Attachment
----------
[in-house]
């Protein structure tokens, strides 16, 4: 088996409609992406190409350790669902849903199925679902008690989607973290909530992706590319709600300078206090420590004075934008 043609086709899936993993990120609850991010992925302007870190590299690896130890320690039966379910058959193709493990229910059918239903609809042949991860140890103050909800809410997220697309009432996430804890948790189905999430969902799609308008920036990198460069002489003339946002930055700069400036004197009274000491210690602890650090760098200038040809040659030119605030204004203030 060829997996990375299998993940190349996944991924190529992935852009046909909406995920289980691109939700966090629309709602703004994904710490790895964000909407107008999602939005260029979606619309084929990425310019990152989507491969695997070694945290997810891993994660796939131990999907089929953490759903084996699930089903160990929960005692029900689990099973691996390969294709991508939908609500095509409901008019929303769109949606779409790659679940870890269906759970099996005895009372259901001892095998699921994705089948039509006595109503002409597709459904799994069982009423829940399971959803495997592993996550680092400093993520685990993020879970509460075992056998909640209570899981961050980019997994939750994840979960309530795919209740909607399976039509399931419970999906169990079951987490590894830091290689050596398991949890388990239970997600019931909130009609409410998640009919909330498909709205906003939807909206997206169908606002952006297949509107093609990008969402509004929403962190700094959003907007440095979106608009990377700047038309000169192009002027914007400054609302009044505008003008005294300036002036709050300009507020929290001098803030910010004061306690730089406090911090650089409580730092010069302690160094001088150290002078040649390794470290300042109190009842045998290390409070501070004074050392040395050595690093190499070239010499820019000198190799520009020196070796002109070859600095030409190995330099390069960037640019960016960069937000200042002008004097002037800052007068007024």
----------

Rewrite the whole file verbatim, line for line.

[in-house]
């Protein structure tokens, strides 16, 4: 088996409609992406190409350790669902849903199925679902008690989607973290909530992706590319709600300078206090420590004075934008 043609086709899936993993990120609850991010992925302007870190590299690896130890320690039966379910058959193709493990229910059918239903609809042949991860140890103050909800809410997220697309009432996430804890948790189905999430969902799609308008920036990198460069002489003339946002930055700069400036004197009274000491210690602890650090760098200038040809040659030119605030204004203030 060829997996990375299998993940190349996944991924190529992935852009046909909406995920289980691109939700966090629309709602703004994904710490790895964000909407107008999602939005260029979606619309084929990425310019990152989507491969695997070694945290997810891993994660796939131990999907089929953490759903084996699930089903160990929960005692029900689990099973691996390969294709991508939908609500095509409901008019929303769109949606779409790659679940870890269906759970099996005895009372259901001892095998699921994705089948039509006595109503002409597709459904799994069982009423829940399971959803495997592993996550680092400093993520685990993020879970509460075992056998909640209570899981961050980019997994939750994840979960309530795919209740909607399976039509399931419970999906169990079951987490590894830091290689050596398991949890388990239970997600019931909130009609409410998640009919909330498909709205906003939807909206997206169908606002952006297949509107093609990008969402509004929403962190700094959003907007440095979106608009990377700047038309000169192009002027914007400054609302009044505008003008005294300036002036709050300009507020929290001098803030910010004061306690730089406090911090650089409580730092010069302690160094001088150290002078040649390794470290300042109190009842045998290390409070501070004074050392040395050595690093190499070239010499820019000198190799520009020196070796002109070859600095030409190995330099390069960037640019960016960069937000200042002008004097002037800052007068007024």